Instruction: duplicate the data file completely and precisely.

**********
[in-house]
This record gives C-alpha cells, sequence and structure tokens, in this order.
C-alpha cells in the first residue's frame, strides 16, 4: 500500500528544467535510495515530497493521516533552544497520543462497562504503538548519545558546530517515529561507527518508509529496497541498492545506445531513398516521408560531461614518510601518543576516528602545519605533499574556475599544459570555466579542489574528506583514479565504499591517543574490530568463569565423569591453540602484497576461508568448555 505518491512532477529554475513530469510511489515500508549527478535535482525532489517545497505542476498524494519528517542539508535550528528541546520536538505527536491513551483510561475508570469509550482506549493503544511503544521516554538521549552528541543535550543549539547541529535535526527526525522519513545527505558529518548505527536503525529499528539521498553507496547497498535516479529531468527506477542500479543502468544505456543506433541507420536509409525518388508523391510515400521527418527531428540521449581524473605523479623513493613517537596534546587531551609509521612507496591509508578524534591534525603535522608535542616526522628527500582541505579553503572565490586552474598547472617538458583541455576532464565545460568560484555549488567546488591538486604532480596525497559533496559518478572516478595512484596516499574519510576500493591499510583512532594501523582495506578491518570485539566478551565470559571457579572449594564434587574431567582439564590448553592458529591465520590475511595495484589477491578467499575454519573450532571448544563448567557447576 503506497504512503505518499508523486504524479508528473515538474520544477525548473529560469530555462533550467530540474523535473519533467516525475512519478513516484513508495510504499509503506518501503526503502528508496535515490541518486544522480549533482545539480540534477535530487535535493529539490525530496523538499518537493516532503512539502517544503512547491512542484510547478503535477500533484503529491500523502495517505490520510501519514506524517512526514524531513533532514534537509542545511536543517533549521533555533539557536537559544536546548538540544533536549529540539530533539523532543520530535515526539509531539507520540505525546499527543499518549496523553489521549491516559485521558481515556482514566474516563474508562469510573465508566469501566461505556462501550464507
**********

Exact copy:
[in-house]
This record gives C-alpha cells, sequence and structure tokens, in this order.
C-alpha cells in the first residue's frame, strides 16, 4: 500500500528544467535510495515530497493521516533552544497520543462497562504503538548519545558546530517515529561507527518508509529496497541498492545506445531513398516521408560531461614518510601518543576516528602545519605533499574556475599544459570555466579542489574528506583514479565504499591517543574490530568463569565423569591453540602484497576461508568448555 505518491512532477529554475513530469510511489515500508549527478535535482525532489517545497505542476498524494519528517542539508535550528528541546520536538505527536491513551483510561475508570469509550482506549493503544511503544521516554538521549552528541543535550543549539547541529535535526527526525522519513545527505558529518548505527536503525529499528539521498553507496547497498535516479529531468527506477542500479543502468544505456543506433541507420536509409525518388508523391510515400521527418527531428540521449581524473605523479623513493613517537596534546587531551609509521612507496591509508578524534591534525603535522608535542616526522628527500582541505579553503572565490586552474598547472617538458583541455576532464565545460568560484555549488567546488591538486604532480596525497559533496559518478572516478595512484596516499574519510576500493591499510583512532594501523582495506578491518570485539566478551565470559571457579572449594564434587574431567582439564590448553592458529591465520590475511595495484589477491578467499575454519573450532571448544563448567557447576 503506497504512503505518499508523486504524479508528473515538474520544477525548473529560469530555462533550467530540474523535473519533467516525475512519478513516484513508495510504499509503506518501503526503502528508496535515490541518486544522480549533482545539480540534477535530487535535493529539490525530496523538499518537493516532503512539502517544503512547491512542484510547478503535477500533484503529491500523502495517505490520510501519514506524517512526514524531513533532514534537509542545511536543517533549521533555533539557536537559544536546548538540544533536549529540539530533539523532543520530535515526539509531539507520540505525546499527543499518549496523553489521549491516559485521558481515556482514566474516563474508562469510573465508566469501566461505556462501550464507